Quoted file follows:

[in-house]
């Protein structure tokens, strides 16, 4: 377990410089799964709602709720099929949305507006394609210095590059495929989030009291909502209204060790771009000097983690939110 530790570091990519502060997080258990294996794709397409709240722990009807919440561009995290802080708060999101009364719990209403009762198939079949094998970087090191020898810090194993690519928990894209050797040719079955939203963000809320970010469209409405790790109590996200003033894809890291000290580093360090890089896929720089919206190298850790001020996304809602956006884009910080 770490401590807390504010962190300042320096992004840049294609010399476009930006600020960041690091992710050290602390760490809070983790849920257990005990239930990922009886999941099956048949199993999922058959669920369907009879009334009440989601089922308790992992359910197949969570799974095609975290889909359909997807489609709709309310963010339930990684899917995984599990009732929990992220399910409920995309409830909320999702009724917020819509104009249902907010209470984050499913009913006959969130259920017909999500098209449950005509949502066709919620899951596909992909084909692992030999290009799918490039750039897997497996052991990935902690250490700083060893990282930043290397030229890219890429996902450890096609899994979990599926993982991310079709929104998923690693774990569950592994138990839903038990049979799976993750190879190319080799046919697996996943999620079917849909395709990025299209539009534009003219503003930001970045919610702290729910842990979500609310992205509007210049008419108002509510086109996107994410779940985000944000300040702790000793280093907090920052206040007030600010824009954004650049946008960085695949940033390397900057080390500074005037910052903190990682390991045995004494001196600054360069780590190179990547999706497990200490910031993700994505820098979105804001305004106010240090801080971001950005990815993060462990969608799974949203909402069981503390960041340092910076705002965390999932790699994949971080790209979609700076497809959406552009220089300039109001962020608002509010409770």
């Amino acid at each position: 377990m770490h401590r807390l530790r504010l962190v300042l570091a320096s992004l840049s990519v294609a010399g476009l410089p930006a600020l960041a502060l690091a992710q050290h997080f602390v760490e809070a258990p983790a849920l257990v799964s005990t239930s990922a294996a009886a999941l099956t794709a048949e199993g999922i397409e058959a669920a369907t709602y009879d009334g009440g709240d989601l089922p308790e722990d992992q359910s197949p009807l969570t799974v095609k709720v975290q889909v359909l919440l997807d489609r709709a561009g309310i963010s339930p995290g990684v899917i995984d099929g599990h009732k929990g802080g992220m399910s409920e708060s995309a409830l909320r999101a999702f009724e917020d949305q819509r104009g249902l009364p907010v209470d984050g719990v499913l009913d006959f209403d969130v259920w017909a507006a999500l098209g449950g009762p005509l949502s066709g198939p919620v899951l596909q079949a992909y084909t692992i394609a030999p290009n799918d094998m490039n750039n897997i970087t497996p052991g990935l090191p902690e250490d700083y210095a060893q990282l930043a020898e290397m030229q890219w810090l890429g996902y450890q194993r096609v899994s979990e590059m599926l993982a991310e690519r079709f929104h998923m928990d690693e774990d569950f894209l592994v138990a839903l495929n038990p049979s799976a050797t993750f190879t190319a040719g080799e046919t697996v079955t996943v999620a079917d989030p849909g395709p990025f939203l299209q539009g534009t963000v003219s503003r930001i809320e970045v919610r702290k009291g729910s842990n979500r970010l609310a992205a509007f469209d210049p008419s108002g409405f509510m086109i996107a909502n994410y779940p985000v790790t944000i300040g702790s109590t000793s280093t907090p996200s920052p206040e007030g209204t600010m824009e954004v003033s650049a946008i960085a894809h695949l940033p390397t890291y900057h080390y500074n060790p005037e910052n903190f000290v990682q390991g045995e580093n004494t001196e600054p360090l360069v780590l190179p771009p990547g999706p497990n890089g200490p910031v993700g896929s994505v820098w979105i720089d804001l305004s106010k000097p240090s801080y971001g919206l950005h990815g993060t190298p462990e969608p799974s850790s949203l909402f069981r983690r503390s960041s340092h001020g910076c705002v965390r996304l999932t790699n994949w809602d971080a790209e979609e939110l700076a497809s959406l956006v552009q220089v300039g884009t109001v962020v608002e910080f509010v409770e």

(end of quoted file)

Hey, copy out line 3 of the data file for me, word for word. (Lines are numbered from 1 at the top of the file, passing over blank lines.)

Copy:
């Amino acid at each position: 377990m770490h401590r807390l530790r504010l962190v300042l570091a320096s992004l840049s990519v294609a010399g476009l410089p930006a600020l960041a502060l690091a992710q050290h997080f602390v760490e809070a258990p983790a849920l257990v799964s005990t239930s990922a294996a009886a999941l099956t794709a048949e199993g999922i397409e058959a669920a369907t709602y009879d009334g009440g709240d989601l089922p308790e722990d992992q359910s197949p009807l969570t799974v095609k709720v975290q889909v359909l919440l997807d489609r709709a561009g309310i963010s339930p995290g990684v899917i995984d099929g599990h009732k929990g802080g992220m399910s409920e708060s995309a409830l909320r999101a999702f009724e917020d949305q819509r104009g249902l009364p907010v209470d984050g719990v499913l009913d006959f209403d969130v259920w017909a507006a999500l098209g449950g009762p005509l949502s066709g198939p919620v899951l596909q079949a992909y084909t692992i394609a030999p290009n799918d094998m490039n750039n897997i970087t497996p052991g990935l090191p902690e250490d700083y210095a060893q990282l930043a020898e290397m030229q890219w810090l890429g996902y450890q194993r096609v899994s979990e590059m599926l993982a991310e690519r079709f929104h998923m928990d690693e774990d569950f894209l592994v138990a839903l495929n038990p049979s799976a050797t993750f190879t190319a040719g080799e046919t697996v079955t996943v999620a079917d989030p849909g395709p990025f939203l299209q539009g534009t963000v003219s503003r930001i809320e970045v919610r702290k009291g729910s842990n979500r970010l609310a992205a509007f469209d210049p008419s108002g409405f509510m086109i996107a909502n994410y779940p985000v790790t944000i300040g702790s109590t000793s280093t907090p996200s920052p206040e007030g209204t600010m824009e954004v003033s650049a946008i960085a894809h695949l940033p390397t890291y900057h080390y500074n060790p005037e910052n903190f000290v990682q390991g045995e580093n004494t001196e600054p360090l360069v780590l190179p771009p990547g999706p497990n890089g200490p910031v993700g896929s994505v820098w979105i720089d804001l305004s106010k000097p240090s801080y971001g919206l950005h990815g993060t190298p462990e969608p799974s850790s949203l909402f069981r983690r503390s960041s340092h001020g910076c705002v965390r996304l999932t790699n994949w809602d971080a790209e979609e939110l700076a497809s959406l956006v552009q220089v300039g884009t109001v962020v608002e910080f509010v409770e």